Edea was a villain that was arguably on par with Sephiroth when she burst on to the scene. The first time we really get a good look at her, she tosses the princess of the group around like a rag doll. She then kills the President and follows that up by stabbing the main character straight through the chest. The entire introduction of Edea is a scene of madness and was so different from anything one could expect from the game.
It was brilliant. She was brilliant.
So what happens to this awesome villain? Well apparently, this was all just a ruse and the real villain possessed this child care worker from the far flung future.
Most of Final Fantasy VIII past the 2nd disc is a huge stretch for most people to come to terms with. Amnesia, crazy settings and time compression are just the start of an overcomplicated story. It was in the way she stood away from everything that made Edea’s character so interesting. Here we had the beginning of something simple. This was a simple villain with a simple goal. World domination.
There is that big moment where she could have moved forward after defeating Squall. Instead all we have is a convoluted story of how a simple matron raised 5 people and created an army and flying barracks with her husband in an attempt to stop herself once Ultimecia controls her. How different could Final Fantasy VIII have been if they stuck with Edea instead of changing her into something weird?
No matter the situation, you can’t showcase a sadistic act and attempt to reform it. You can always build a fantastic story around how this came to pass, but selling it proves that much harder.
How about a different approach? Applying depth to bad people shouldn’t be too hard. Villains do things that destroy people’s lives. M. Bison is a character that is the epitome of evil in the gaming industry. He took great pleasure in the deaths of Charlie and Chun-Li’s father. This was forever immortalized in the portrayal by Raul Julia.
“For you, the day Bison graced your village was the most important day of your life. But for me? It was Tuesday.”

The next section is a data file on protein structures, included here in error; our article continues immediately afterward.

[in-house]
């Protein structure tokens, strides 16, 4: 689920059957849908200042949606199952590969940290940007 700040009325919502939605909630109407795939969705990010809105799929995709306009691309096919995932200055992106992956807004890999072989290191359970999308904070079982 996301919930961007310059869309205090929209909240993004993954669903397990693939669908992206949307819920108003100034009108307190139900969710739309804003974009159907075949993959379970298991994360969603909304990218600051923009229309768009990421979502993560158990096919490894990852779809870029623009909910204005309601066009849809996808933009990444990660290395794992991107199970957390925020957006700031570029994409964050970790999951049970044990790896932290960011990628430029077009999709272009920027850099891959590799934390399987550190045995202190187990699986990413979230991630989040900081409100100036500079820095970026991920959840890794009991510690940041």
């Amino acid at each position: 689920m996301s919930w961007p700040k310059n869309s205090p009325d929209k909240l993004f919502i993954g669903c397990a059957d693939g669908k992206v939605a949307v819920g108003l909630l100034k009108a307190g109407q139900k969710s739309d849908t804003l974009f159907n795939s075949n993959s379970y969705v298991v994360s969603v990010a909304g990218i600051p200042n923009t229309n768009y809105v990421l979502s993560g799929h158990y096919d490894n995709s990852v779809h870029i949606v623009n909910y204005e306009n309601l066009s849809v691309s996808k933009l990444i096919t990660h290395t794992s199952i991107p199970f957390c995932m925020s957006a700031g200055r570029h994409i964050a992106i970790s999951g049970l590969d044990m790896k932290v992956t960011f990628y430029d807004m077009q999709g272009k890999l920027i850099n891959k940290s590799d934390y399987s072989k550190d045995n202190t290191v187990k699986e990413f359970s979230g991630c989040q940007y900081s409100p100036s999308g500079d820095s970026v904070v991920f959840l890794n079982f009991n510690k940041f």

When offered a chance to present a backstory through the Alpha series, instead of making him a more relatable and better character, he was turned into something worse. He perverted and warped Ryu into Evil Ryu. He kills Rose like 3 times. He is actually shown to kill Charlie. He is given ample time to gloat over the death of Chun-Li’s father while beating her down at every turn. He is altogether more evil than he was in prior games making it that much more satisfying to finish him off in Alpha 3.
Redemption is a hard pill to swallow. Villainy is so much simpler.
There are a million great villains out there just waiting to be given some story to justify their crimes. That’s fine, but I ask for someone to think about the payoff. If their crimes are inhuman, can’t we all just leave them as villains? I know that Naruto is supposed to be able to turn any character in the story (no matter the crime) into lovable teddy bears, but can we draw the line somewhere? Turning mass murderers into sympathetic allies is killing that franchise and so many other good pieces of entertainment.
Crimes of passion are times to show regret. Cold calculated crimes are not. You can write as many stories as you want, but it should end when a character goes too far. Edea knew what her actions were going to be from the start, her penance shouldn’t be living life out with her husband on a beach. Danichiro knew what his perversion was, he doesn’t deserve acceptance from anybody.
Real men carry through with their plans and accept the consequences. I’m not saying M. Bison is a better developed character, but he’s had a far better impact on me than so many of these reformed villains. It is not ok to have the hero forgive the villain for his crimes just because he’s not so bad now. This weakens your hero and it weakens the villain. Some times even the best people hold a grudge.
Content creators should really look towards defining a villain’s repercussions more than asking us to simply forgive. Forcing humanity on inhuman people seems almost silly. I have no sympathy for devils.
They don’t deserve forgiveness.